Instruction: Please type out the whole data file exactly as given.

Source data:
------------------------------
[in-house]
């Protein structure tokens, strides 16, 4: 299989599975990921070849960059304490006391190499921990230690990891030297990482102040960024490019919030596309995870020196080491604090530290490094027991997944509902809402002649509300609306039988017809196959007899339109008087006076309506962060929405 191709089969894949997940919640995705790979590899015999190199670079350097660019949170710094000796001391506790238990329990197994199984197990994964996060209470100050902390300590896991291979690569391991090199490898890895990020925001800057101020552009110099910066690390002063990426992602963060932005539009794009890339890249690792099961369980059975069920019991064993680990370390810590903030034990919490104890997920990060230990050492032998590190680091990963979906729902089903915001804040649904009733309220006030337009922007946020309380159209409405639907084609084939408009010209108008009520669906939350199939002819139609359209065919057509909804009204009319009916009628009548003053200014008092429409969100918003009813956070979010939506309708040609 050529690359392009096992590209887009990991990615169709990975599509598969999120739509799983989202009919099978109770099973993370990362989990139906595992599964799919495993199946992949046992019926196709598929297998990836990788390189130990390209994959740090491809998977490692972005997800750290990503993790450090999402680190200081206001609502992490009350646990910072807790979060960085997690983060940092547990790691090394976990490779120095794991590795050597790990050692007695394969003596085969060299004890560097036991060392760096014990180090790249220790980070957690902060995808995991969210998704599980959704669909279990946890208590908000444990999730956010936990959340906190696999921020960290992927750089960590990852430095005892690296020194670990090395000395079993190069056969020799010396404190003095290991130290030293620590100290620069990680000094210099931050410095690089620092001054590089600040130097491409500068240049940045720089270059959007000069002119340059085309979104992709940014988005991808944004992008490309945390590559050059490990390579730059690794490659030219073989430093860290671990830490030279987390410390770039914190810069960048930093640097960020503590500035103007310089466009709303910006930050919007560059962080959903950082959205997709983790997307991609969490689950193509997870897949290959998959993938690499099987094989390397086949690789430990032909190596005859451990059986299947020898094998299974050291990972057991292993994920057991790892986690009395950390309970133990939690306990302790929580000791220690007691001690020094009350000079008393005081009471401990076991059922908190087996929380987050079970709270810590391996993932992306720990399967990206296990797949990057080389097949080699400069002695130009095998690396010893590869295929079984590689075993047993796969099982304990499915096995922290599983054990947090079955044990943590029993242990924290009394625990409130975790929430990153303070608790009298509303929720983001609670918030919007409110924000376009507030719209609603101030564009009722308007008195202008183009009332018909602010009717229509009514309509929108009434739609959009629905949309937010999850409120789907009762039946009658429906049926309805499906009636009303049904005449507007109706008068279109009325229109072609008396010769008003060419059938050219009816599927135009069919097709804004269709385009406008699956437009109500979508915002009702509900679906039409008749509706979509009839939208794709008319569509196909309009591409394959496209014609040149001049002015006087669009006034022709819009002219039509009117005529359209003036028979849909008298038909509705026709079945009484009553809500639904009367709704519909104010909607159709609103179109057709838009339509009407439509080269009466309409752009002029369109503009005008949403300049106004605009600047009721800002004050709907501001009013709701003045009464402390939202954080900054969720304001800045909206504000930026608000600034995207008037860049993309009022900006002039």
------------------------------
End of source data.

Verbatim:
[in-house]
């Protein structure tokens, strides 16, 4: 299989599975990921070849960059304490006391190499921990230690990891030297990482102040960024490019919030596309995870020196080491604090530290490094027991997944509902809402002649509300609306039988017809196959007899339109008087006076309506962060929405 191709089969894949997940919640995705790979590899015999190199670079350097660019949170710094000796001391506790238990329990197994199984197990994964996060209470100050902390300590896991291979690569391991090199490898890895990020925001800057101020552009110099910066690390002063990426992602963060932005539009794009890339890249690792099961369980059975069920019991064993680990370390810590903030034990919490104890997920990060230990050492032998590190680091990963979906729902089903915001804040649904009733309220006030337009922007946020309380159209409405639907084609084939408009010209108008009520669906939350199939002819139609359209065919057509909804009204009319009916009628009548003053200014008092429409969100918003009813956070979010939506309708040609 050529690359392009096992590209887009990991990615169709990975599509598969999120739509799983989202009919099978109770099973993370990362989990139906595992599964799919495993199946992949046992019926196709598929297998990836990788390189130990390209994959740090491809998977490692972005997800750290990503993790450090999402680190200081206001609502992490009350646990910072807790979060960085997690983060940092547990790691090394976990490779120095794991590795050597790990050692007695394969003596085969060299004890560097036991060392760096014990180090790249220790980070957690902060995808995991969210998704599980959704669909279990946890208590908000444990999730956010936990959340906190696999921020960290992927750089960590990852430095005892690296020194670990090395000395079993190069056969020799010396404190003095290991130290030293620590100290620069990680000094210099931050410095690089620092001054590089600040130097491409500068240049940045720089270059959007000069002119340059085309979104992709940014988005991808944004992008490309945390590559050059490990390579730059690794490659030219073989430093860290671990830490030279987390410390770039914190810069960048930093640097960020503590500035103007310089466009709303910006930050919007560059962080959903950082959205997709983790997307991609969490689950193509997870897949290959998959993938690499099987094989390397086949690789430990032909190596005859451990059986299947020898094998299974050291990972057991292993994920057991790892986690009395950390309970133990939690306990302790929580000791220690007691001690020094009350000079008393005081009471401990076991059922908190087996929380987050079970709270810590391996993932992306720990399967990206296990797949990057080389097949080699400069002695130009095998690396010893590869295929079984590689075993047993796969099982304990499915096995922290599983054990947090079955044990943590029993242990924290009394625990409130975790929430990153303070608790009298509303929720983001609670918030919007409110924000376009507030719209609603101030564009009722308007008195202008183009009332018909602010009717229509009514309509929108009434739609959009629905949309937010999850409120789907009762039946009658429906049926309805499906009636009303049904005449507007109706008068279109009325229109072609008396010769008003060419059938050219009816599927135009069919097709804004269709385009406008699956437009109500979508915002009702509900679906039409008749509706979509009839939208794709008319569509196909309009591409394959496209014609040149001049002015006087669009006034022709819009002219039509009117005529359209003036028979849909008298038909509705026709079945009484009553809500639904009367709704519909104010909607159709609103179109057709838009339509009407439509080269009466309409752009002029369109503009005008949403300049106004605009600047009721800002004050709907501001009013709701003045009464402390939202954080900054969720304001800045909206504000930026608000600034995207008037860049993309009022900006002039």